By the numbers: Record-breaking Irma
Tuesday, September 12, 2017, 8:09 AM - Hurricane Irma has been downgraded to a post-tropical cyclone, but it still packs a punch as it moves inland into the southeastern U.S. after a devastating hit on Florida and the Caribbean.
Dozens of people have been killed and millions evacuated, and the damage from the historically powerful storm will likely be in the hundreds of billions.
Here are some preliminary statistics that show the power and impact of former Hurricane Irma:
One: The amount of times two Category 4 hurricanes have occurred in the same hurricane season. Hurricane Harvey and Hurricane Irma both sustained maximum winds speeds of at least 209 km/h in the 2017 season.
Three: Number of days Irma spent as a category 5 hurricane, making it the first Atlantic hurricane on record to do so.
Seven: Estimated number of landfalls, including one in Cuba and at least two in Florida.
Irma made landfall in the Florida Keys as a Category 4 hurricane with winds of 209 km/h. The storm made its second Florida landfall, on Marco Island, as a Category 3 storm with maximum sustained winds up to 185 km/h.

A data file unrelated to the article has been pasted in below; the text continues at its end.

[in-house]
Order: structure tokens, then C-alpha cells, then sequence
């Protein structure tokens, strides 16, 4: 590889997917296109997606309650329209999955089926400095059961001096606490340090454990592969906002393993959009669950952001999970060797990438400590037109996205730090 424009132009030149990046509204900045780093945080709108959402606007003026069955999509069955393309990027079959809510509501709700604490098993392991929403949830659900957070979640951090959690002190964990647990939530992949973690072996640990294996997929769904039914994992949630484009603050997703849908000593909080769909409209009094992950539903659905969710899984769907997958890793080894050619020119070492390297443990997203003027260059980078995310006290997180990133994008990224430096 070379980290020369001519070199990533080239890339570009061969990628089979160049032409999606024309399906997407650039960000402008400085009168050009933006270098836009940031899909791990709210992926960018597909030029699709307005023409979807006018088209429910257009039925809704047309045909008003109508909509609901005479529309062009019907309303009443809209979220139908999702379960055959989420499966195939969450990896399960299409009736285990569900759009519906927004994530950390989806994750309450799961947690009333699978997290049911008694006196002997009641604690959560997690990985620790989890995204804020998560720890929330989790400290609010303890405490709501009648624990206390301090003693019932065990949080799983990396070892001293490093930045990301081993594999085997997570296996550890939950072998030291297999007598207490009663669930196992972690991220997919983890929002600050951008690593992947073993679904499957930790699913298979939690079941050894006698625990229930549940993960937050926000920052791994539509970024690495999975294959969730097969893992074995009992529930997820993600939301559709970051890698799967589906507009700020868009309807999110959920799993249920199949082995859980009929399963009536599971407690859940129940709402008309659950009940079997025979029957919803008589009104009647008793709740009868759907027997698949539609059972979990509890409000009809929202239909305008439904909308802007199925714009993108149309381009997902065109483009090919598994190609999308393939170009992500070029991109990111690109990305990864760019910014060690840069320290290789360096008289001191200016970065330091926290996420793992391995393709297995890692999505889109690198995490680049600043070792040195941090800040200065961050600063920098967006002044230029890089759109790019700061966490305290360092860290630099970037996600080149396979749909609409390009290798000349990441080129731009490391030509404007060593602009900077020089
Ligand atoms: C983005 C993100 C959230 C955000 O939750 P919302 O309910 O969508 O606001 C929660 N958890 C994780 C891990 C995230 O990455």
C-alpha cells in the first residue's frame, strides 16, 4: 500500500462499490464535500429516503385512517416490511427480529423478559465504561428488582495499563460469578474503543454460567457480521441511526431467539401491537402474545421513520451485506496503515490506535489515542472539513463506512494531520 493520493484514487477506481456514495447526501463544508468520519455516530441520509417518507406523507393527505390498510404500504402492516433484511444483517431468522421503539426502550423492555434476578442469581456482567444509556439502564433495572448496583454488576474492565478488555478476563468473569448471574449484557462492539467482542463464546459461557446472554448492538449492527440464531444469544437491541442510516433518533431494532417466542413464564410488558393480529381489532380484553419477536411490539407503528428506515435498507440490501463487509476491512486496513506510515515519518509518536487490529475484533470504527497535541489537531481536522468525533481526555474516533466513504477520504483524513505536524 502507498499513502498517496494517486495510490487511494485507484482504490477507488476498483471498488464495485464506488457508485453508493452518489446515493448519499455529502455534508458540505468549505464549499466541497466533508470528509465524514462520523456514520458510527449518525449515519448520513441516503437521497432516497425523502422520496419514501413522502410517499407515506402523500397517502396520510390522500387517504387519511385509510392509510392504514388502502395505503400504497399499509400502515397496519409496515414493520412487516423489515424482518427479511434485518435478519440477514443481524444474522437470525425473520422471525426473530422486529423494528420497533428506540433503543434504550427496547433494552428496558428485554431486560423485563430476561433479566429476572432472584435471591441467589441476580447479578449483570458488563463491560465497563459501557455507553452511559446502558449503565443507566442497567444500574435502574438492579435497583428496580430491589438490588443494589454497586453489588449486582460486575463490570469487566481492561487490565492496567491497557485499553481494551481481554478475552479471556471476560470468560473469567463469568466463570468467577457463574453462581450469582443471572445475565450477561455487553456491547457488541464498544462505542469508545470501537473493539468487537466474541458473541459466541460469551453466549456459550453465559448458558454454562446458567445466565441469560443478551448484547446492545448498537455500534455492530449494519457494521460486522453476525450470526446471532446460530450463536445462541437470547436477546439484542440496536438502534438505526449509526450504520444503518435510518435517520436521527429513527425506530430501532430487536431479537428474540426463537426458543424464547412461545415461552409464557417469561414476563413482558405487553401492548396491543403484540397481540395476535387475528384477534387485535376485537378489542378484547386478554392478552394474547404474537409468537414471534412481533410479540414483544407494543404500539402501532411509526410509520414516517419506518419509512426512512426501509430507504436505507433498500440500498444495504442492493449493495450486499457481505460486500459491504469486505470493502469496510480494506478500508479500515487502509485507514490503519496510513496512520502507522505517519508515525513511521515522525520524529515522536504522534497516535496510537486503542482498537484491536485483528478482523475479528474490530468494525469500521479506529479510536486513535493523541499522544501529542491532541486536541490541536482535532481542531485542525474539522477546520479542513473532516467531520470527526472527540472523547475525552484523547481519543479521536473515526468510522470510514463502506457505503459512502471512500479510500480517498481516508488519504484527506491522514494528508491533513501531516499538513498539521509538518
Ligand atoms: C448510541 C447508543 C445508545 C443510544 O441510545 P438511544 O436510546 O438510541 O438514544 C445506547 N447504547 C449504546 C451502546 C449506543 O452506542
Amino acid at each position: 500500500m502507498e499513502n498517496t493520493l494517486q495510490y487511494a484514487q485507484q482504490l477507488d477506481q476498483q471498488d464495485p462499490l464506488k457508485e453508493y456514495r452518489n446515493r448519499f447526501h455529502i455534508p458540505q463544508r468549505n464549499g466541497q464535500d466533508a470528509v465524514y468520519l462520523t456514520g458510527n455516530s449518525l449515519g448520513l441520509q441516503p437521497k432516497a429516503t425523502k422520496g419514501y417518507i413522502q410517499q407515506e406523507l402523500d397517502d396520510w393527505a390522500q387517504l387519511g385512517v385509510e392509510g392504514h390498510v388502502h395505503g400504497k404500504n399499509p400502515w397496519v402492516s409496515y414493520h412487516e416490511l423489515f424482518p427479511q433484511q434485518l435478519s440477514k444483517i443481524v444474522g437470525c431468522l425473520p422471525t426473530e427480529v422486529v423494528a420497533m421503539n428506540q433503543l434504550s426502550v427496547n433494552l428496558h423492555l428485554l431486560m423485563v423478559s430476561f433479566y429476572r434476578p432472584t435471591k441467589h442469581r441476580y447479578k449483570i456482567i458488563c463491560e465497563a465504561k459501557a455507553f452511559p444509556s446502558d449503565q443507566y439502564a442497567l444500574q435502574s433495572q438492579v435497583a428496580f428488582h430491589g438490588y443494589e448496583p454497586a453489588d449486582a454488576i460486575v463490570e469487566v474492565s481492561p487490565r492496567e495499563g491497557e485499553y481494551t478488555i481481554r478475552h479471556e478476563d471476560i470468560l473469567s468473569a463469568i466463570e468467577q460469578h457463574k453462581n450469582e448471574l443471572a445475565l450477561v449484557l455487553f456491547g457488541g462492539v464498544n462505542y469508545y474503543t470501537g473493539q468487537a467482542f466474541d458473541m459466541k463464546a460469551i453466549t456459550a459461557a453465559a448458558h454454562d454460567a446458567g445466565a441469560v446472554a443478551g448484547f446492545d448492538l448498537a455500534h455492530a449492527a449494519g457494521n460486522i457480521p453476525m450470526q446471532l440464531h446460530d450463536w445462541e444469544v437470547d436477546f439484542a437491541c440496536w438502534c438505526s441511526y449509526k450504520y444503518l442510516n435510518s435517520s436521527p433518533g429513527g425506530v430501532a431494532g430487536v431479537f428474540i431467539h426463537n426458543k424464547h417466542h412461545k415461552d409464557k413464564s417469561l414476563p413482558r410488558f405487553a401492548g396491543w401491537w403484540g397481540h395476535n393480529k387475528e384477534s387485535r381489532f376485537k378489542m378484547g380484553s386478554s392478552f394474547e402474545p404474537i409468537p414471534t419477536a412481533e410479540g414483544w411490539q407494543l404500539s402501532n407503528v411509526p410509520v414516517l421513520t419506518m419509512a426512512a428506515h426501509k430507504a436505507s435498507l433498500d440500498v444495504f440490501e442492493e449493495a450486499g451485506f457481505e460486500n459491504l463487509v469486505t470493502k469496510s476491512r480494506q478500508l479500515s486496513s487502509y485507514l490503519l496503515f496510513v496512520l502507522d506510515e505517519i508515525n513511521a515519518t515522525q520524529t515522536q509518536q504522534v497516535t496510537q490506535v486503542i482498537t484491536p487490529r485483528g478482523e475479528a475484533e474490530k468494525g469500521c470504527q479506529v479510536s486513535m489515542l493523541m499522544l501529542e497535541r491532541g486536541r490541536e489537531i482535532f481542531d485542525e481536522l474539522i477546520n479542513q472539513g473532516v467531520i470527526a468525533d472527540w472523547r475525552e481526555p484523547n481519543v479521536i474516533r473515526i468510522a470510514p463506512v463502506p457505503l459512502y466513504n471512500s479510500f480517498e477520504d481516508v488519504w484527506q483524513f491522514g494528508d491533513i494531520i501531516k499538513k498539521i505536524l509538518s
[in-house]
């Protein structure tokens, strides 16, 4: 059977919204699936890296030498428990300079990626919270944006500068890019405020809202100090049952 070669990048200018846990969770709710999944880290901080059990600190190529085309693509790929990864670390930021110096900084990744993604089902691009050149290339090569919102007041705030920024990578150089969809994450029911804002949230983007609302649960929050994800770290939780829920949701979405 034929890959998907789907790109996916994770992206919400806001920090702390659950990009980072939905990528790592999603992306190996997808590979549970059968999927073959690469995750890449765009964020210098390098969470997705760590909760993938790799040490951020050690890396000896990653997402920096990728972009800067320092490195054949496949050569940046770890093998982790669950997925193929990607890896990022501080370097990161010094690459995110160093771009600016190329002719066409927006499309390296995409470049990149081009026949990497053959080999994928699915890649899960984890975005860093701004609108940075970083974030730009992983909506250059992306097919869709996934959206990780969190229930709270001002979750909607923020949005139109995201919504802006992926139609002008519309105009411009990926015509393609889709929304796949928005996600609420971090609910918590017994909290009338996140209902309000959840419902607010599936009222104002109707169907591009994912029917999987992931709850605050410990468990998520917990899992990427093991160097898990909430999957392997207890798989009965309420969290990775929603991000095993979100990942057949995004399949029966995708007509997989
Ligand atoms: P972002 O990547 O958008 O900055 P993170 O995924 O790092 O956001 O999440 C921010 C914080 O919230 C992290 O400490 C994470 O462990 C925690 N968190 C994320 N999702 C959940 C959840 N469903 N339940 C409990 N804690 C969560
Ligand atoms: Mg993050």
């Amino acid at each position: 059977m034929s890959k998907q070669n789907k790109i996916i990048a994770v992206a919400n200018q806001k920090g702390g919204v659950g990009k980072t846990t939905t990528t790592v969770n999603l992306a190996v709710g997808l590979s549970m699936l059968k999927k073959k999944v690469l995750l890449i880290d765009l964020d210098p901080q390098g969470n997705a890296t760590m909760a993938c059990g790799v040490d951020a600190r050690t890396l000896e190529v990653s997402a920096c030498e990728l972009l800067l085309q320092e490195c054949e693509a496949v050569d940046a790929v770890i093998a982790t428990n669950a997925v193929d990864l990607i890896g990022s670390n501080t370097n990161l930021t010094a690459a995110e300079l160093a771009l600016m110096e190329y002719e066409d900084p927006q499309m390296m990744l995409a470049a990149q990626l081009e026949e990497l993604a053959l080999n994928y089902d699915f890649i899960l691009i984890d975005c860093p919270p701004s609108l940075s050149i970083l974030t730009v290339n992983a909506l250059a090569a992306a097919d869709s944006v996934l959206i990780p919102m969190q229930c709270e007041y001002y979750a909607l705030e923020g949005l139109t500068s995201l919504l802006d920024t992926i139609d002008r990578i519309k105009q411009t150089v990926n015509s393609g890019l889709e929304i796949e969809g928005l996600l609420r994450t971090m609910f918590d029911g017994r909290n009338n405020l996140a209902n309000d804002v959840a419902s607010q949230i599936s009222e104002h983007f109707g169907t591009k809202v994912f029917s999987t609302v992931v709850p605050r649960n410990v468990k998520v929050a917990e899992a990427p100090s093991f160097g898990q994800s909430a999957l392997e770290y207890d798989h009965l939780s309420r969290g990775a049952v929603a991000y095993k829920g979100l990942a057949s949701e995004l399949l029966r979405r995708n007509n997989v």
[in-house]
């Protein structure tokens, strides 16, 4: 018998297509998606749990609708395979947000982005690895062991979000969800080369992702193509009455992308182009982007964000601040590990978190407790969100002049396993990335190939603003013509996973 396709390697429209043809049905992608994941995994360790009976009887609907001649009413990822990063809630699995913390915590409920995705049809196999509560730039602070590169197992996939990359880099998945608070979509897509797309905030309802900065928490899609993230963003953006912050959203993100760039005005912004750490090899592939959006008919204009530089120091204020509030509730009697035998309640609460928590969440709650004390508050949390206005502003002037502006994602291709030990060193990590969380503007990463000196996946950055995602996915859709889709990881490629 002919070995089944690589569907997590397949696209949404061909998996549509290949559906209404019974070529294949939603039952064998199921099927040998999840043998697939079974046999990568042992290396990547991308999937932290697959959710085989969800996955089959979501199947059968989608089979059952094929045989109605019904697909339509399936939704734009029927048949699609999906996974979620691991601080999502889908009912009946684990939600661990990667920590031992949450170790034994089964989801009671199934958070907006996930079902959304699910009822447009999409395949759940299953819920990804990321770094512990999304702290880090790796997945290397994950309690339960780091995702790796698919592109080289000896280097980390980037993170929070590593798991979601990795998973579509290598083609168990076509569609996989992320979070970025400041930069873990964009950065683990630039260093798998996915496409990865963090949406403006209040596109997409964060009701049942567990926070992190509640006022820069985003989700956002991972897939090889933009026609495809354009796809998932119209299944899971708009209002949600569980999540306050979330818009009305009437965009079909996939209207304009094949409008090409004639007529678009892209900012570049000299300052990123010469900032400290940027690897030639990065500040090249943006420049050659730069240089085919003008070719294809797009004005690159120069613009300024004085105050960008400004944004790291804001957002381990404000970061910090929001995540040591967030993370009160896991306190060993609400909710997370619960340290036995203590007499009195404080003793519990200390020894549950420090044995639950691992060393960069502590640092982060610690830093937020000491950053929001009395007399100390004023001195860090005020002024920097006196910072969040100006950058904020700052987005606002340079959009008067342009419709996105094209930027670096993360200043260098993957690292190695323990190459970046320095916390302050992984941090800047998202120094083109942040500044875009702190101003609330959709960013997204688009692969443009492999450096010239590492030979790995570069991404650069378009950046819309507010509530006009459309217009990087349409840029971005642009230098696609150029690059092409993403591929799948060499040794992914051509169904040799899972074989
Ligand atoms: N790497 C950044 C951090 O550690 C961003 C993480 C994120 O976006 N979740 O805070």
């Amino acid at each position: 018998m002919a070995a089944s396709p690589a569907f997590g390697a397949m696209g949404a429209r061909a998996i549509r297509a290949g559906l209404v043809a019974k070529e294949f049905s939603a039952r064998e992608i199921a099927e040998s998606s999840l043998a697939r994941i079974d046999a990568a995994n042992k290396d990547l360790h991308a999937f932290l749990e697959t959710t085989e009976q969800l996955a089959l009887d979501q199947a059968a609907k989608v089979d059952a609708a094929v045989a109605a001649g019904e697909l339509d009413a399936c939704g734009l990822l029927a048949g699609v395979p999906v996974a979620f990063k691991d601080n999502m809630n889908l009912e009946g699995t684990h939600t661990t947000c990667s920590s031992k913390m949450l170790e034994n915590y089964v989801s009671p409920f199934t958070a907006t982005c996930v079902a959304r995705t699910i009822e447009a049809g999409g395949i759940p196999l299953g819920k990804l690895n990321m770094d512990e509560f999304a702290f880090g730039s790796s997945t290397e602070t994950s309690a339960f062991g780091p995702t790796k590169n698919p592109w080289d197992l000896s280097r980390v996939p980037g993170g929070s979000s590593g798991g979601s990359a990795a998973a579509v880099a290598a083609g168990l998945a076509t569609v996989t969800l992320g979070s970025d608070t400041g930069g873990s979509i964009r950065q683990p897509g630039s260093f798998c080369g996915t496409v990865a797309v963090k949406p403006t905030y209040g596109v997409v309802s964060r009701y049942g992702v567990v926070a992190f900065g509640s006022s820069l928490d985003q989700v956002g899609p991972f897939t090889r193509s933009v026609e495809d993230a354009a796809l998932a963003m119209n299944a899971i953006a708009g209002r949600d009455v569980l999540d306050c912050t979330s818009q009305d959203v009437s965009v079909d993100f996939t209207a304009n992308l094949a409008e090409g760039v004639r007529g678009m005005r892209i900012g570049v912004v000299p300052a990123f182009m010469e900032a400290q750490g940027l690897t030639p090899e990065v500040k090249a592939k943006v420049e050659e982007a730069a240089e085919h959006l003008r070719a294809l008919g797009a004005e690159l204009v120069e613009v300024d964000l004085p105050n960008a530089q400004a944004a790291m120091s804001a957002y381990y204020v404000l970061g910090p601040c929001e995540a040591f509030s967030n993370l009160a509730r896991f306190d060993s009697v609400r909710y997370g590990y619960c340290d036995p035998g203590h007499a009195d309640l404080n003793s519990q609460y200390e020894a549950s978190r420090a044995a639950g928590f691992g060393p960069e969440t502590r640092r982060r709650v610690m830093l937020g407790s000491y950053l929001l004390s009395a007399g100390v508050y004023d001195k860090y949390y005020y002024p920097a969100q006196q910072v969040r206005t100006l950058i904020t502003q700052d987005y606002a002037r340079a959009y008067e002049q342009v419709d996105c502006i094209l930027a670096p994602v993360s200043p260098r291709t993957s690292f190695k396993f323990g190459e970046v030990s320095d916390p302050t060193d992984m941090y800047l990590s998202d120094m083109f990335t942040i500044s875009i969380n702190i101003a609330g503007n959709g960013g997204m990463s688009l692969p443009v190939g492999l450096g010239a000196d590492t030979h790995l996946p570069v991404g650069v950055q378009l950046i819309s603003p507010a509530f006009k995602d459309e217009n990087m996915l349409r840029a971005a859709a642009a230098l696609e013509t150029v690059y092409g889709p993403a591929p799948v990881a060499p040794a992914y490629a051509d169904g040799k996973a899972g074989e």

Seven million: The number of people that were ordered to evacuate.
This includes some 6.5 million Floridians and 500,000 in Georgia.
Forty-one: The estimated number of deaths due to Irma across the Caribbean, as of Monday afternoon
That includes some 37 people from the Leeward Islands to Cuba, and four reported in Florida so far, according to the BBC, and the death toll in Florida is expected to rise.
295 km/h: Hurricane Irma's maximum wind speed, with even higher gusts.
That makes it the strongest storm on record in the Atlantic outside of the Caribbean and Gulf of Mexico
5.6 million: Customers in Florida that are without power, which authorities say represents around two-thirds of the state's homes.
Check back for updates as we continue to monitor this developing story.